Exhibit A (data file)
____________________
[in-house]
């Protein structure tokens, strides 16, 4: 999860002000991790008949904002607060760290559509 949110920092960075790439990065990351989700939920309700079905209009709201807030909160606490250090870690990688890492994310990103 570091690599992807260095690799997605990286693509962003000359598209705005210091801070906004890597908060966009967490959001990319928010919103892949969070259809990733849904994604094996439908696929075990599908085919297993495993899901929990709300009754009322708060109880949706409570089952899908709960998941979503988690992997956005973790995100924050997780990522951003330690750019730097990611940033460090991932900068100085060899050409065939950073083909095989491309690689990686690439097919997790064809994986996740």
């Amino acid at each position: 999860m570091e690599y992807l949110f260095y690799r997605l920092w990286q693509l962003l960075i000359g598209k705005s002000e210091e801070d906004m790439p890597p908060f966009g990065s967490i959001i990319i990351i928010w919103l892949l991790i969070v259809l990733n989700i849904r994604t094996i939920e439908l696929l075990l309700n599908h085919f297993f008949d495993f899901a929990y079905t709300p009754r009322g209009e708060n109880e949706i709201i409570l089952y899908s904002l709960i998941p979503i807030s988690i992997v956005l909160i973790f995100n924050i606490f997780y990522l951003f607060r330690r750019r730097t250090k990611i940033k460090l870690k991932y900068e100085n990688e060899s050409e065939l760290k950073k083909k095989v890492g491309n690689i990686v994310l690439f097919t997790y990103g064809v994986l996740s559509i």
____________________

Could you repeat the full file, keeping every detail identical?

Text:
[in-house]
């Protein structure tokens, strides 16, 4: 999860002000991790008949904002607060760290559509 949110920092960075790439990065990351989700939920309700079905209009709201807030909160606490250090870690990688890492994310990103 570091690599992807260095690799997605990286693509962003000359598209705005210091801070906004890597908060966009967490959001990319928010919103892949969070259809990733849904994604094996439908696929075990599908085919297993495993899901929990709300009754009322708060109880949706409570089952899908709960998941979503988690992997956005973790995100924050997780990522951003330690750019730097990611940033460090991932900068100085060899050409065939950073083909095989491309690689990686690439097919997790064809994986996740």
């Amino acid at each position: 999860m570091e690599y992807l949110f260095y690799r997605l920092w990286q693509l962003l960075i000359g598209k705005s002000e210091e801070d906004m790439p890597p908060f966009g990065s967490i959001i990319i990351i928010w919103l892949l991790i969070v259809l990733n989700i849904r994604t094996i939920e439908l696929l075990l309700n599908h085919f297993f008949d495993f899901a929990y079905t709300p009754r009322g209009e708060n109880e949706i709201i409570l089952y899908s904002l709960i998941p979503i807030s988690i992997v956005l909160i973790f995100n924050i606490f997780y990522l951003f607060r330690r750019r730097t250090k990611i940033k460090l870690k991932y900068e100085n990688e060899s050409e065939l760290k950073k083909k095989v890492g491309n690689i990686v994310l690439f097919t997790y990103g064809v994986l996740s559509i």